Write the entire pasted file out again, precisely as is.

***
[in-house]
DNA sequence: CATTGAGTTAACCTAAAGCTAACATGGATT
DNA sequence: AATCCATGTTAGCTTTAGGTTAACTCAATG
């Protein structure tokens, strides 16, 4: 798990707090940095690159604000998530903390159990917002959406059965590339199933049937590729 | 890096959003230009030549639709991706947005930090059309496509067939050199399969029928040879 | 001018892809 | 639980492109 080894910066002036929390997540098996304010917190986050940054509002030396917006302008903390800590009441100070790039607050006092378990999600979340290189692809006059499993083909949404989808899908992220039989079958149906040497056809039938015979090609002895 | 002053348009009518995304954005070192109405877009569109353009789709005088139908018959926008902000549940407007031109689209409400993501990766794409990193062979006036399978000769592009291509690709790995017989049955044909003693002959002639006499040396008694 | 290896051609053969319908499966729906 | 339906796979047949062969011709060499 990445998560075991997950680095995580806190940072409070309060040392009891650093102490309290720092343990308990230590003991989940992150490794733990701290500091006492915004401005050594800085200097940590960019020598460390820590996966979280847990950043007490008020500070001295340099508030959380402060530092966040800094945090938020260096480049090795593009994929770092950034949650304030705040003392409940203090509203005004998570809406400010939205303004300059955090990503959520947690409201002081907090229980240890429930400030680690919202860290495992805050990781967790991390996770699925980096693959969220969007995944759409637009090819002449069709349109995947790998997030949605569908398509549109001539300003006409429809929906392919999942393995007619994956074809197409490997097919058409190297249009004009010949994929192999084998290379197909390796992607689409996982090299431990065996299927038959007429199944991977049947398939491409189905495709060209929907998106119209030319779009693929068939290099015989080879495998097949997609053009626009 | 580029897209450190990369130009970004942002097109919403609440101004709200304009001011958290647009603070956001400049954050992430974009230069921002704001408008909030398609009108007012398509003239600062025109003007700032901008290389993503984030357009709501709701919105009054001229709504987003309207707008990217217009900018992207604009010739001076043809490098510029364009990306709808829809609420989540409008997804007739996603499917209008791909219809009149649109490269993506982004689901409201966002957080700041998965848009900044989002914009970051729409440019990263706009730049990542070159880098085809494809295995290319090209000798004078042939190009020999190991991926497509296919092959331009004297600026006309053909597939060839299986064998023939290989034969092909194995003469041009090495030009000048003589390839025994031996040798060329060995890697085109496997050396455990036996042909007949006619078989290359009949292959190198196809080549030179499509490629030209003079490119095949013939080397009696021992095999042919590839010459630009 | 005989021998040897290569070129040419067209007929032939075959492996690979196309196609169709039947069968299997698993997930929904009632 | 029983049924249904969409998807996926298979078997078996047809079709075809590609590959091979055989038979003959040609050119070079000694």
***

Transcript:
[in-house]
DNA sequence: CATTGAGTTAACCTAAAGCTAACATGGATT
DNA sequence: AATCCATGTTAGCTTTAGGTTAACTCAATG
């Protein structure tokens, strides 16, 4: 798990707090940095690159604000998530903390159990917002959406059965590339199933049937590729 | 890096959003230009030549639709991706947005930090059309496509067939050199399969029928040879 | 001018892809 | 639980492109 080894910066002036929390997540098996304010917190986050940054509002030396917006302008903390800590009441100070790039607050006092378990999600979340290189692809006059499993083909949404989808899908992220039989079958149906040497056809039938015979090609002895 | 002053348009009518995304954005070192109405877009569109353009789709005088139908018959926008902000549940407007031109689209409400993501990766794409990193062979006036399978000769592009291509690709790995017989049955044909003693002959002639006499040396008694 | 290896051609053969319908499966729906 | 339906796979047949062969011709060499 990445998560075991997950680095995580806190940072409070309060040392009891650093102490309290720092343990308990230590003991989940992150490794733990701290500091006492915004401005050594800085200097940590960019020598460390820590996966979280847990950043007490008020500070001295340099508030959380402060530092966040800094945090938020260096480049090795593009994929770092950034949650304030705040003392409940203090509203005004998570809406400010939205303004300059955090990503959520947690409201002081907090229980240890429930400030680690919202860290495992805050990781967790991390996770699925980096693959969220969007995944759409637009090819002449069709349109995947790998997030949605569908398509549109001539300003006409429809929906392919999942393995007619994956074809197409490997097919058409190297249009004009010949994929192999084998290379197909390796992607689409996982090299431990065996299927038959007429199944991977049947398939491409189905495709060209929907998106119209030319779009693929068939290099015989080879495998097949997609053009626009 | 580029897209450190990369130009970004942002097109919403609440101004709200304009001011958290647009603070956001400049954050992430974009230069921002704001408008909030398609009108007012398509003239600062025109003007700032901008290389993503984030357009709501709701919105009054001229709504987003309207707008990217217009900018992207604009010739001076043809490098510029364009990306709808829809609420989540409008997804007739996603499917209008791909219809009149649109490269993506982004689901409201966002957080700041998965848009900044989002914009970051729409440019990263706009730049990542070159880098085809494809295995290319090209000798004078042939190009020999190991991926497509296919092959331009004297600026006309053909597939060839299986064998023939290989034969092909194995003469041009090495030009000048003589390839025994031996040798060329060995890697085109496997050396455990036996042909007949006619078989290359009949292959190198196809080549030179499509490629030209003079490119095949013939080397009696021992095999042919590839010459630009 | 005989021998040897290569070129040419067209007929032939075959492996690979196309196609169709039947069968299997698993997930929904009632 | 029983049924249904969409998807996926298979078997078996047809079709075809590609590959091979055989038979003959040609050119070079000694």